Andy and Stu talked about the Badiou/Critchley lecture from last week. Stu said that it was a good experience and that he got a lot more from the Critchley section of the lecture than the Badiou; to do with the quality of the recording, the differeing styles of delivery and the material. Stu was most interested in the ‘passive nihilism’ and ‘active nihilism’ categories that Critchley outlines; where passive nihilism is a retreat from the world as it is (through yoga, intentional communities, alternative cultural activity etc) and active nihilism is the desire to destroy the present world in order to start a new one (a la avant-garde art tactics like Situtaionist International and terrorist networks like Al Qaeda). The ‘third way’ outside of these two nihilist tactics is a ‘within and against’ strategy of finding critical distance or cracks within the world as it is to bring about change. This is an unending and infinite process. Andy also added that Critchley sees political action as born of a disappointment or lack in the world and also sees an important role for critical distance through laughing at oneself. This tactic might seem a little too close to postmodern life through an ‘ironic’ lens however, and also the ‘within and against’ tactic always sounds easier than it is (see Black Dogs Tower Works projects and upcoming activity at the Tate). It was agreed that it’d be great to get chance to talk more about these issues with critchley if he were able to make a visit in Autumn.
The whole idea of ‘critically distanced’ activity as art is also something we have been discussing within the Lab and outside of it. Andy mentioned a conversation he’d had the night previous with Harry Meadley and David Steans about what implications this definition of art might have for any activity that wholly identifies with the market-led Artworld. Can we call such activity art under this definition? Similarly what implications does it have for any productive or creative activity that doesn’t involve critical reflection? How can this critical distance be incorporated into activity without it dictating or consuming the activity?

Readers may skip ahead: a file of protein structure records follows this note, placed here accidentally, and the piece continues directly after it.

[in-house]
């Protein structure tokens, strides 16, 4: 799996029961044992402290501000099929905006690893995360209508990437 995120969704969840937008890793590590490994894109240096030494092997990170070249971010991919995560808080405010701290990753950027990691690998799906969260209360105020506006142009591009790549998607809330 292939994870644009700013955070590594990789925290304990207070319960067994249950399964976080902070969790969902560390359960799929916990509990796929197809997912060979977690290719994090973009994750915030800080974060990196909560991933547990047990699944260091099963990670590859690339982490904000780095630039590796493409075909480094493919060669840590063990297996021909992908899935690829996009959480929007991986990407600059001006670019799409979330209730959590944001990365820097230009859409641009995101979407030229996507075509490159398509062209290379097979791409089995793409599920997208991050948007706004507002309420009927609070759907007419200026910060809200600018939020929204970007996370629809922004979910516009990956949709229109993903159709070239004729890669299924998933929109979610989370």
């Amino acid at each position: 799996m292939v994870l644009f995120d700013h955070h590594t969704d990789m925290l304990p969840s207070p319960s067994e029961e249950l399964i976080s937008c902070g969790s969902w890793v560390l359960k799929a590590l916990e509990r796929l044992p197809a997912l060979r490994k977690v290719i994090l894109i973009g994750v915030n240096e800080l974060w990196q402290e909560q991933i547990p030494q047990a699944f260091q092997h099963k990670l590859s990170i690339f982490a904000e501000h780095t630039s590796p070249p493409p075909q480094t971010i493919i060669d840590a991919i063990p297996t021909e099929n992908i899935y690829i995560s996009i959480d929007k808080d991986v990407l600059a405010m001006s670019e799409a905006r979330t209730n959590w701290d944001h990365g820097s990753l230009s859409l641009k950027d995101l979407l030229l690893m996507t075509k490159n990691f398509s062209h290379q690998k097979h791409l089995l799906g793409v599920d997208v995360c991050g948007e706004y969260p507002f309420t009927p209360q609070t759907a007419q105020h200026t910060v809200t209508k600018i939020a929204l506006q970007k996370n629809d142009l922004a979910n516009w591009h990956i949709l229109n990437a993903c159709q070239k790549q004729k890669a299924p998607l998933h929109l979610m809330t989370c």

Last we talked about some of the activity booked in for the end of April and how we would make this open. We are wary of advertising the events as something for people to come and be spectators of (for some of this activity that would be problematic) but we would like to let people come and see the space and get a sense of what has been going on there. We agreed that we could advertise the Alvin Lucier, 24-hour music jam and performance workshops (if Michael Burkitt wants to) as something people are welcome to drop in and see – almost as works in progress or open studio / open lab. How we will phrase this will have to be decided fairly quick as the activity is fast approaching.
Stu also mentioned that Lucy had been asked by Culture Vulture to cover stuff about the Bradford Playhouse (we should make a visit to The Playhouse to watch a film on Detroit) and that she might write about next week’s Lab activity. We wondered whether there might be a more collective way of documenting or reflecting on the events next week and agreed to talk to Lucy about it.
Then we went to the pub.
All to contribute something to the publication; text, image, DVD, CD etc that might document or reflect on individual or collective activity in the Lab or go someway towards ‘opening up debate on critical art’.
All to carry on inviting artists and visitors to the Black Lab.
Stu, David Thomas and Michael Burkitt to think about how to phrase public announcements of next weeks activity.
Next general meeting Tues 20th April at 6pm. Activity in lab until then includes La Jette screening at 6pm on Thursday (although we might play the film later as it might not be dark enough).